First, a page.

merged_df.head(6)

Let’s change all of the domain rating nans (not a number to 0)

merged_df['Domain Rating'].fillna(value = 0, inplace = True)

EDA (Exploratory Data Analysis)

1. Domain Rating (DR) Distribution

The domain rating distribution looks similar to that of a normal distribution.


2. Total Backlinks Distribution

  • As expected the total backlinks distribution is highly positively skewed and looks very similar to an exponential distribution.
  • From this we can see that a large amount of websites are accumulating only a relatively few number of backlinks.

3. Dofollow Referring Domains Distribution

The referring domains follows a similar pattern to the backlinks distribution graph.


merged_df.describe()

From investigating the .describe() method, we can see that the lowest 25% of our dataset has a DR rating of 27 or lower.

As I will be doing a brand query Google search with a Python selenium browser I’m happy to start with ~750 root domains for prospecting. Also we will remove any .gov extensions.

business_data = merged_df[merged_df['Domain Rating'] < 27]
business_data.drop_duplicates(subset='Root_Domain', inplace = True)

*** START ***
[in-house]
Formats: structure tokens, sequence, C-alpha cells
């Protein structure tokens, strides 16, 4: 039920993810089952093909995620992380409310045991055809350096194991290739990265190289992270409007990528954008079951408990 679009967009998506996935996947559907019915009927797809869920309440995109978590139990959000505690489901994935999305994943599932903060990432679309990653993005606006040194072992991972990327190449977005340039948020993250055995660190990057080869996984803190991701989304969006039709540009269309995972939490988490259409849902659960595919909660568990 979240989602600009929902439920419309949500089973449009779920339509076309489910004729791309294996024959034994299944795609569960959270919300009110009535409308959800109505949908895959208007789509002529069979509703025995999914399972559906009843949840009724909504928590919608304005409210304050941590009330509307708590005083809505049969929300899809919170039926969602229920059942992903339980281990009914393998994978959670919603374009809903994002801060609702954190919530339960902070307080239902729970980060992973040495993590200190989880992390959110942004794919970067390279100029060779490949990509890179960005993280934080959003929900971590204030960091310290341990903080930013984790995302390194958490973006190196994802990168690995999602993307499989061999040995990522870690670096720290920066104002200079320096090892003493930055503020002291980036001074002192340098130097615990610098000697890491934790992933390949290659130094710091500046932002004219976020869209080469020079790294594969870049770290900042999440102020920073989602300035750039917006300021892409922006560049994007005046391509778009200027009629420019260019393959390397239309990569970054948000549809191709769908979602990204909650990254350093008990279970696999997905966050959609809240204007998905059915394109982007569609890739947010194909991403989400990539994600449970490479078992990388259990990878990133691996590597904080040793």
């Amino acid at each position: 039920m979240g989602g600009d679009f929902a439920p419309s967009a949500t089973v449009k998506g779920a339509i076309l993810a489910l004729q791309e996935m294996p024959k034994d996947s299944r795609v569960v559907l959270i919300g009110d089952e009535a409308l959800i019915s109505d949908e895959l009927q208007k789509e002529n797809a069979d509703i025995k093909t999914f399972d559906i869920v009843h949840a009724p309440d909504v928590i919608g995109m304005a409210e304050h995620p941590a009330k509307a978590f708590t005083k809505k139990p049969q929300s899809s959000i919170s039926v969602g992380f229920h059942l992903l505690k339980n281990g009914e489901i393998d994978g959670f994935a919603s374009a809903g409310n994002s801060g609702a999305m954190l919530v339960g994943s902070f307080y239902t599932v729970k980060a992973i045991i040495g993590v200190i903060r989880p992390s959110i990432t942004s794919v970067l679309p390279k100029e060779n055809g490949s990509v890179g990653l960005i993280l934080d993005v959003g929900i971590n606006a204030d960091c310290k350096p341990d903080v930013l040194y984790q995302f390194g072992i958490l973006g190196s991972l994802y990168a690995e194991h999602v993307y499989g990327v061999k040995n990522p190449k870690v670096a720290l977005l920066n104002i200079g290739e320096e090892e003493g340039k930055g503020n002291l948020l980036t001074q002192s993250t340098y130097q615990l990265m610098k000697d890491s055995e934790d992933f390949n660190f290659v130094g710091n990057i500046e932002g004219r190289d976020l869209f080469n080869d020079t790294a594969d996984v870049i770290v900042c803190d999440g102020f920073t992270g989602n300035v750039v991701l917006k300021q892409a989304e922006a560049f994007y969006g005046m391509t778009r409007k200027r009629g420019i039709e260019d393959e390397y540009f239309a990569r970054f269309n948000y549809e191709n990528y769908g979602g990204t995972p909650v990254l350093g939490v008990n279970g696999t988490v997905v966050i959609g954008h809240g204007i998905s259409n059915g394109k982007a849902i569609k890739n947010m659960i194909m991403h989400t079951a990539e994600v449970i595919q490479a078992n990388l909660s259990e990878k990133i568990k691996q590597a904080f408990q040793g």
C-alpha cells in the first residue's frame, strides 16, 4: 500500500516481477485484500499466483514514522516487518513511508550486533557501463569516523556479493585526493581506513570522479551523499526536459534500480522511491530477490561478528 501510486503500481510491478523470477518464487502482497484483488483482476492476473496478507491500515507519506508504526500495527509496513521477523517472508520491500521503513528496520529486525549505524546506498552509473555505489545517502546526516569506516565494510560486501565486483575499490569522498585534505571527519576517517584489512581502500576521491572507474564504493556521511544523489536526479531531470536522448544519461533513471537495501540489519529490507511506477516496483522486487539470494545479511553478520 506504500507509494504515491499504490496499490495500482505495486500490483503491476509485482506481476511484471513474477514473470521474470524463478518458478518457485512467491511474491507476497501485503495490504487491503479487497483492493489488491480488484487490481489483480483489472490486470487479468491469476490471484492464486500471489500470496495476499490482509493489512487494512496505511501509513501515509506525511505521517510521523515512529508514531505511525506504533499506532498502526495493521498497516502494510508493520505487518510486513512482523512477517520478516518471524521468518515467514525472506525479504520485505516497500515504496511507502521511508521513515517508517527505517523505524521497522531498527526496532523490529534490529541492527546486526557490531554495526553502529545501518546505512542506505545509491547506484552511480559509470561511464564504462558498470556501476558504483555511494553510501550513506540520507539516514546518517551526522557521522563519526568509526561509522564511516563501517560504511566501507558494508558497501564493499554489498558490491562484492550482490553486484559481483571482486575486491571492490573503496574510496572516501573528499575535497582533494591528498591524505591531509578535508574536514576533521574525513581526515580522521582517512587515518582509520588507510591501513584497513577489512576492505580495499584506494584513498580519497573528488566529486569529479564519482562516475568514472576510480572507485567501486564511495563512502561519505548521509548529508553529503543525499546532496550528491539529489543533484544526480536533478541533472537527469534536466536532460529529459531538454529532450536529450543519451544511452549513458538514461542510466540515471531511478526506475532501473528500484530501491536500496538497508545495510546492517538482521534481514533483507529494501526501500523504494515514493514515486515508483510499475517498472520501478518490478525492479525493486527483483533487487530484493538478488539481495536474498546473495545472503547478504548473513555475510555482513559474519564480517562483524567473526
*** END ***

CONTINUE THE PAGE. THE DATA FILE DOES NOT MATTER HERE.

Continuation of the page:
business_data['Root_Domain'] = business_data['Root_Domain'].apply(lambda x: np.nan if ".gov." in x else x)

Now let’s extract the brand name from the Root Domain to obtain a brand-able query.


query_list = list(business_data['Root_Domain'].apply(lambda x: x.split('.')[0]))
query_and_root_domain_data = list(zip(list(business_data['Root_Domain']),query_list ))
pickle.dump(query_and_root_domain_data, open('query_data_for_prospector.pkl', 'wb'))

We have finally reached the query level, now we can simply place every query into the GMB prospector that I made previously, you can find it here:


The End Result After Running A GMB Prospector On 715 Brand Queries

  • I also decided to modify the existing script and added GMB review score, review_count and phone number to help with the prospecting process.
  • The keyword in the dataframe below is the query, so technically we will perform 715 unique google searches via the GMB python prospector script.

Each time the script runs it will search for a knowledge panel on the right side of the HTML page.


Here are the results! Happy Prospecting πŸ™‚



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2 Comments

  • JMathematical
    Posted November 15, 2019 at 4:50 pm 0Likes

    Some pretty cool stuff here